The reason I never played the National Lottery is that the odds are so bad that it isn’t worth parting with the pound that I could buy a sandwich with, or give to a homeless person. I think a similar principle is at play with voting. Is it really worth making the effort to register, to walk down to the polling booth? It seems to me that you have to weigh up this effort with the odds that your vote will actually achieve what you want it to achieve. Most of the time, the effort won’t be worth it.




    But if everyone thought like that, then it wouldn’t be just one vote now, would it?

    Indeed. But I’m not arguing that not voting should be a collective project. I’m merely saying that for any individual, there is little incentive to vote, given that not voting won’t have any effect on whether anyone else will vote. Trying to persuade large groups of people not to vote is a different matter. I’m aware that this blog post might do that, but 1) It won’t be read by enough people to really shake things up, and 2) Even if the act of posting this is a bad thing, it doesn’t mean that the argument in the post is wrong.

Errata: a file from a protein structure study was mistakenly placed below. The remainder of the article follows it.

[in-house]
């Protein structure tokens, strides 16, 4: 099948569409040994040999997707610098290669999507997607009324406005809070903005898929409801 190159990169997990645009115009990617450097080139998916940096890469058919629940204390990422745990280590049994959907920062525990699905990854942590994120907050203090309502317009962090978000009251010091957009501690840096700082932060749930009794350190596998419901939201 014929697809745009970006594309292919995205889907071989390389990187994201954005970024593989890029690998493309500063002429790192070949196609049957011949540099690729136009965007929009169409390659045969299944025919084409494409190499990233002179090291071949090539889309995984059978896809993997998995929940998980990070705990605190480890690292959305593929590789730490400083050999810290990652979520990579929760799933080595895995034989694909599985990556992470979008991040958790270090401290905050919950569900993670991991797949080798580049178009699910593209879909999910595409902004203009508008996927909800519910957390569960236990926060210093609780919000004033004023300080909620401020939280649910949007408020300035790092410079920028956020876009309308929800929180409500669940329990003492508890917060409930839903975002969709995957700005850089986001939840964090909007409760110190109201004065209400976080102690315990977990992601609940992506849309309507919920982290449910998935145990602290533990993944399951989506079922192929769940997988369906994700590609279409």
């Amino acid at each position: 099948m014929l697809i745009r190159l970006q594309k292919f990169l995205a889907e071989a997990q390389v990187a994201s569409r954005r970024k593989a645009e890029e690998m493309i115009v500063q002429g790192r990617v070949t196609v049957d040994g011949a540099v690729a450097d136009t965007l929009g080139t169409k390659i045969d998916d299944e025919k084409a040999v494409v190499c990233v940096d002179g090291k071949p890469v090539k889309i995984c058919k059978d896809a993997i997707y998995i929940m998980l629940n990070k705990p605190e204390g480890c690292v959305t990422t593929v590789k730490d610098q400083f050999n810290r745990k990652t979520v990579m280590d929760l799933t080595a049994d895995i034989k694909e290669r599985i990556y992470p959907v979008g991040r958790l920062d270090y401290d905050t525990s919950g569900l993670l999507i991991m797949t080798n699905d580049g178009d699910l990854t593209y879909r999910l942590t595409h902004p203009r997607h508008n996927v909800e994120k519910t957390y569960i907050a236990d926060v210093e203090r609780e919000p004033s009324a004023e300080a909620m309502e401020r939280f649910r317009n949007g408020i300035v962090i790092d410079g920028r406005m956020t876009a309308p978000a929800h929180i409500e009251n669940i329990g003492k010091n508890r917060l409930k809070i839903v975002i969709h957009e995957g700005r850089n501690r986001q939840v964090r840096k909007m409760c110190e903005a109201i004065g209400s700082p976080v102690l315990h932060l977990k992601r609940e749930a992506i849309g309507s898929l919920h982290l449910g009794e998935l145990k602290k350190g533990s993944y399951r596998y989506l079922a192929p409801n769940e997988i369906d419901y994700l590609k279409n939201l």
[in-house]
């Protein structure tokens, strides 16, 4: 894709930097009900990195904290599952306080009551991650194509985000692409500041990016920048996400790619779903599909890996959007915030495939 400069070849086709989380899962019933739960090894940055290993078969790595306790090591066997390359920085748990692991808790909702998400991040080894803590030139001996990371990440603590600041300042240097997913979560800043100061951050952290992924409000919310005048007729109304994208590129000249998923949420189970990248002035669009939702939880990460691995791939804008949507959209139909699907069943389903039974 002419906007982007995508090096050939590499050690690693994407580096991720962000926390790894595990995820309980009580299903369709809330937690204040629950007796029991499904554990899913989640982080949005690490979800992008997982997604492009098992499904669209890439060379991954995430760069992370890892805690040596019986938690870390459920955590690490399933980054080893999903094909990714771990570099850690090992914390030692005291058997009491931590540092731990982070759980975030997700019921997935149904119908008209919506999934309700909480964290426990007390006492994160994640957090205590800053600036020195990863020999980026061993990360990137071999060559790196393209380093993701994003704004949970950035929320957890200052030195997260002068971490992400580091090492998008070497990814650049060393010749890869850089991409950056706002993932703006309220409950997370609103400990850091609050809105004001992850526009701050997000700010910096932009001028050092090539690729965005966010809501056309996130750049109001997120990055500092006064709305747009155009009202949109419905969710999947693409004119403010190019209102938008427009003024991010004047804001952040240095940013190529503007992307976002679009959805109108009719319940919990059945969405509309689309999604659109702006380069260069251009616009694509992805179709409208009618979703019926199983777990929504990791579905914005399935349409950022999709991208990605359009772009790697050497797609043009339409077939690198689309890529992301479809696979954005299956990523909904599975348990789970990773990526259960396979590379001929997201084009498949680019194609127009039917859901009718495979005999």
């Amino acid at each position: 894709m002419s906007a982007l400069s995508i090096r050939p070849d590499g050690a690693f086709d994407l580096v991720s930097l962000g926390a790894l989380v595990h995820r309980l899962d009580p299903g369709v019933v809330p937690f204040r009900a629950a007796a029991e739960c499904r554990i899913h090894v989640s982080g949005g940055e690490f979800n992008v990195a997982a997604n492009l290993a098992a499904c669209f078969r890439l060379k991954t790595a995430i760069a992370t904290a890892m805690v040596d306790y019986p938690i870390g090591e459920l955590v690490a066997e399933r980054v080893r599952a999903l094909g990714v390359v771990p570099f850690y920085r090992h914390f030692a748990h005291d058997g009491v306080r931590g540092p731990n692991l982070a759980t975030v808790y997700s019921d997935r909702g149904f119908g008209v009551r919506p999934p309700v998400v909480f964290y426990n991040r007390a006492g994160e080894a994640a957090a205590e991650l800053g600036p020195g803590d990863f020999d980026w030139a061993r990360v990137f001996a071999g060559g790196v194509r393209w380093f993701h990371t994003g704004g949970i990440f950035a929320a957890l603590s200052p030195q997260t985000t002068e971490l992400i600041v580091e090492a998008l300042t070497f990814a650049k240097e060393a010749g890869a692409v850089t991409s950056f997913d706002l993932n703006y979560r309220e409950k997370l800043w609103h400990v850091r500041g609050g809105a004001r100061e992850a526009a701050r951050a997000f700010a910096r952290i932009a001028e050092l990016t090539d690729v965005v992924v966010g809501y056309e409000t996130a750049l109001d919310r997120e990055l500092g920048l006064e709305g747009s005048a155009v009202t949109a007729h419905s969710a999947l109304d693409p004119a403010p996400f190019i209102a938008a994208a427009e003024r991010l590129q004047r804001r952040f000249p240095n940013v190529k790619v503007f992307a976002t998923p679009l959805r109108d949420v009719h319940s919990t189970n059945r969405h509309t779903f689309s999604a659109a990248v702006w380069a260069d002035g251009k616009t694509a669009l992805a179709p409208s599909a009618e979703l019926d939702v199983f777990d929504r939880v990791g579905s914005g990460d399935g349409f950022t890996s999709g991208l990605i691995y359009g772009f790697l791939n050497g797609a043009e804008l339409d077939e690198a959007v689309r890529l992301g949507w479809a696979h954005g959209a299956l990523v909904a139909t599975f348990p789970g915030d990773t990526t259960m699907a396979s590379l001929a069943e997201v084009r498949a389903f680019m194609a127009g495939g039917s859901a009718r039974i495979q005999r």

It feels good to participate in a thriving democracy. It’s this feeling I’m after.

    That’s great. That’s probably the reason I vote as well – there has to be some reason why someone as disillusioned as I am keeps making that trip to the polling office. Of course, that doesn’t mean that everyone has to feel that way, and it doesn’t give us a reason to criticise or scoff at someone for not voting.


    People fought for your right to vote… surely that’s a good reason to vote!

    I love having the right to vote. I like having the right to an abortion too – people did and still do fight for that right. But just as I don’t feel that having the right to an abortion means that I should seek out opportunities to have abortions, I don’t feel that having the right to vote means that I should feel any pressure to vote.


    Even if your vote doesn’t change anything, they still see it and notice that they were a bit closer to winning.

    They still see it, but I doubt 1 vote in 12,000 is going to alter their thoughts in any way. Again, this is something to weigh up depending on the precise circumstances of your constituency, and the likely effect of your vote.